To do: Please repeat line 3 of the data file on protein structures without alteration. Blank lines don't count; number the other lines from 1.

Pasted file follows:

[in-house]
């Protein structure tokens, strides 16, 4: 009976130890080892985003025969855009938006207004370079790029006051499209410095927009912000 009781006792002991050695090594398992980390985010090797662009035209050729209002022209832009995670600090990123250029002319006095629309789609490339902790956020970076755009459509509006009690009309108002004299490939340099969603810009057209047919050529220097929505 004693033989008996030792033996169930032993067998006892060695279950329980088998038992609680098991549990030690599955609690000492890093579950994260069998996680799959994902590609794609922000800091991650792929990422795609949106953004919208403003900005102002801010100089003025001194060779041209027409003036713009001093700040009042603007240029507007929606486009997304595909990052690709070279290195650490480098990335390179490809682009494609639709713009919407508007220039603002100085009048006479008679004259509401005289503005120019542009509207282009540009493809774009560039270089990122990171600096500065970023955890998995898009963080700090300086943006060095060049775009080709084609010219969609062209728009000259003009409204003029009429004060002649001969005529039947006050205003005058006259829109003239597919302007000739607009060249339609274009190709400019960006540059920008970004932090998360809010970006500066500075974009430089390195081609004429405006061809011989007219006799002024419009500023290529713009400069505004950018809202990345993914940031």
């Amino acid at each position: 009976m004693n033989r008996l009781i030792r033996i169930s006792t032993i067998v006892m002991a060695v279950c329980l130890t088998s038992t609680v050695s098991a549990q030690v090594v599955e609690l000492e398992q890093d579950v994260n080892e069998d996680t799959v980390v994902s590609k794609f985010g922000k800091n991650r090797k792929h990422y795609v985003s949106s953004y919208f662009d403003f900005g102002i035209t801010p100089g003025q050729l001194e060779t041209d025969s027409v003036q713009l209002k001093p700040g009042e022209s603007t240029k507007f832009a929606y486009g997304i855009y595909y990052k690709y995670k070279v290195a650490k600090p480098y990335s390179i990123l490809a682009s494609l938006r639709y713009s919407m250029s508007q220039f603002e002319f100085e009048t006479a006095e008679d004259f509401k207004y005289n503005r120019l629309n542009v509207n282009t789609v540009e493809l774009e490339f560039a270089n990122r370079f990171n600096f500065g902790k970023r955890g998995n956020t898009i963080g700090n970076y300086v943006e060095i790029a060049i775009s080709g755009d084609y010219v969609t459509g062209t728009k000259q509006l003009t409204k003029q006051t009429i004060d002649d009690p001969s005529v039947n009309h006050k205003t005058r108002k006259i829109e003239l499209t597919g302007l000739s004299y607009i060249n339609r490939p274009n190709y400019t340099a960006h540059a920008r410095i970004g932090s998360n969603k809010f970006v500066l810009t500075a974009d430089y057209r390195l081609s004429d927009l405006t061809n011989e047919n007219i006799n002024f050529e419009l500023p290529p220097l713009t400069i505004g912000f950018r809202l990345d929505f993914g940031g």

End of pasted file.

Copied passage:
């Amino acid at each position: 009976m004693n033989r008996l009781i030792r033996i169930s006792t032993i067998v006892m002991a060695v279950c329980l130890t088998s038992t609680v050695s098991a549990q030690v090594v599955e609690l000492e398992q890093d579950v994260n080892e069998d996680t799959v980390v994902s590609k794609f985010g922000k800091n991650r090797k792929h990422y795609v985003s949106s953004y919208f662009d403003f900005g102002i035209t801010p100089g003025q050729l001194e060779t041209d025969s027409v003036q713009l209002k001093p700040g009042e022209s603007t240029k507007f832009a929606y486009g997304i855009y595909y990052k690709y995670k070279v290195a650490k600090p480098y990335s390179i990123l490809a682009s494609l938006r639709y713009s919407m250029s508007q220039f603002e002319f100085e009048t006479a006095e008679d004259f509401k207004y005289n503005r120019l629309n542009v509207n282009t789609v540009e493809l774009e490339f560039a270089n990122r370079f990171n600096f500065g902790k970023r955890g998995n956020t898009i963080g700090n970076y300086v943006e060095i790029a060049i775009s080709g755009d084609y010219v969609t459509g062209t728009k000259q509006l003009t409204k003029q006051t009429i004060d002649d009690p001969s005529v039947n009309h006050k205003t005058r108002k006259i829109e003239l499209t597919g302007l000739s004299y607009i060249n339609r490939p274009n190709y400019t340099a960006h540059a920008r410095i970004g932090s998360n969603k809010f970006v500066l810009t500075a974009d430089y057209r390195l081609s004429d927009l405006t061809n011989e047919n007219i006799n002024f050529e419009l500023p290529p220097l713009t400069i505004g912000f950018r809202l990345d929505f993914g940031g």